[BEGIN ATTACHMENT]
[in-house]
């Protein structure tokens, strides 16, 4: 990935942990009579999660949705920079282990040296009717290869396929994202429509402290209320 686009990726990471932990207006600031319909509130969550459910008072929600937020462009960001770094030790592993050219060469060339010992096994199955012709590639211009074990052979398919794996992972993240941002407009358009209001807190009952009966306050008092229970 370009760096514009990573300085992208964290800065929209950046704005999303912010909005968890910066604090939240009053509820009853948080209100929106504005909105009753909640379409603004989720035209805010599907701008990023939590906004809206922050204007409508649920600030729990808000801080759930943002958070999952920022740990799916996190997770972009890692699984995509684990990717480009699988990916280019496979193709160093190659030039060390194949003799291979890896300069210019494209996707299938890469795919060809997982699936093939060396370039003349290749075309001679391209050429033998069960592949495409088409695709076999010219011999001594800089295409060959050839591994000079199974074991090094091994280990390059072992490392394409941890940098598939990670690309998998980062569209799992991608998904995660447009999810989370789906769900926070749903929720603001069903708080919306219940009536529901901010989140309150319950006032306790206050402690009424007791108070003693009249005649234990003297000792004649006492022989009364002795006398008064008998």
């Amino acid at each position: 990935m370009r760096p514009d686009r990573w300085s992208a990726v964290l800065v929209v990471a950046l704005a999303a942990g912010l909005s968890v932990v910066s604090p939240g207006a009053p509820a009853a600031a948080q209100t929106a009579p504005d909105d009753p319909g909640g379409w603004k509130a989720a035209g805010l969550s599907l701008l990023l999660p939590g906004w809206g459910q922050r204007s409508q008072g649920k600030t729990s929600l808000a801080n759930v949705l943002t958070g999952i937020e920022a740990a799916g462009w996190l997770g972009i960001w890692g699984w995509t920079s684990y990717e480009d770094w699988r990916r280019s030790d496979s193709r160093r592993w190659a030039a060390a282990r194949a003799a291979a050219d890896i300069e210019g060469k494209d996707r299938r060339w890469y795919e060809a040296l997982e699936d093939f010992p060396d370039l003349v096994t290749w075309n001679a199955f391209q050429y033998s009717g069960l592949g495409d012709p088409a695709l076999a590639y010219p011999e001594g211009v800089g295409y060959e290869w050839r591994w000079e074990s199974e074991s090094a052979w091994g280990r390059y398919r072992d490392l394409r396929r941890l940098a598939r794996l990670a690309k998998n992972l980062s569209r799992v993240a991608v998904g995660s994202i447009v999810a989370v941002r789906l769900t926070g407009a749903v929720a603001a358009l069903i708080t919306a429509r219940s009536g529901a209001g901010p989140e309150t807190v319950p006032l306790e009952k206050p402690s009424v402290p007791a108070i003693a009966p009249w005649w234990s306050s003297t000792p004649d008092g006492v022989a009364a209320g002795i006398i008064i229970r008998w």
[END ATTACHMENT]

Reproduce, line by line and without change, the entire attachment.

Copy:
[in-house]
């Protein structure tokens, strides 16, 4: 990935942990009579999660949705920079282990040296009717290869396929994202429509402290209320 686009990726990471932990207006600031319909509130969550459910008072929600937020462009960001770094030790592993050219060469060339010992096994199955012709590639211009074990052979398919794996992972993240941002407009358009209001807190009952009966306050008092229970 370009760096514009990573300085992208964290800065929209950046704005999303912010909005968890910066604090939240009053509820009853948080209100929106504005909105009753909640379409603004989720035209805010599907701008990023939590906004809206922050204007409508649920600030729990808000801080759930943002958070999952920022740990799916996190997770972009890692699984995509684990990717480009699988990916280019496979193709160093190659030039060390194949003799291979890896300069210019494209996707299938890469795919060809997982699936093939060396370039003349290749075309001679391209050429033998069960592949495409088409695709076999010219011999001594800089295409060959050839591994000079199974074991090094091994280990390059072992490392394409941890940098598939990670690309998998980062569209799992991608998904995660447009999810989370789906769900926070749903929720603001069903708080919306219940009536529901901010989140309150319950006032306790206050402690009424007791108070003693009249005649234990003297000792004649006492022989009364002795006398008064008998």
């Amino acid at each position: 990935m370009r760096p514009d686009r990573w300085s992208a990726v964290l800065v929209v990471a950046l704005a999303a942990g912010l909005s968890v932990v910066s604090p939240g207006a009053p509820a009853a600031a948080q209100t929106a009579p504005d909105d009753p319909g909640g379409w603004k509130a989720a035209g805010l969550s599907l701008l990023l999660p939590g906004w809206g459910q922050r204007s409508q008072g649920k600030t729990s929600l808000a801080n759930v949705l943002t958070g999952i937020e920022a740990a799916g462009w996190l997770g972009i960001w890692g699984w995509t920079s684990y990717e480009d770094w699988r990916r280019s030790d496979s193709r160093r592993w190659a030039a060390a282990r194949a003799a291979a050219d890896i300069e210019g060469k494209d996707r299938r060339w890469y795919e060809a040296l997982e699936d093939f010992p060396d370039l003349v096994t290749w075309n001679a199955f391209q050429y033998s009717g069960l592949g495409d012709p088409a695709l076999a590639y010219p011999e001594g211009v800089g295409y060959e290869w050839r591994w000079e074990s199974e074991s090094a052979w091994g280990r390059y398919r072992d490392l394409r396929r941890l940098a598939r794996l990670a690309k998998n992972l980062s569209r799992v993240a991608v998904g995660s994202i447009v999810a989370v941002r789906l769900t926070g407009a749903v929720a603001a358009l069903i708080t919306a429509r219940s009536g529901a209001g901010p989140e309150t807190v319950p006032l306790e009952k206050p402690s009424v402290p007791a108070i003693a009966p009249w005649w234990s306050s003297t000792p004649d008092g006492v022989a009364a209320g002795i006398i008064i229970r008998w």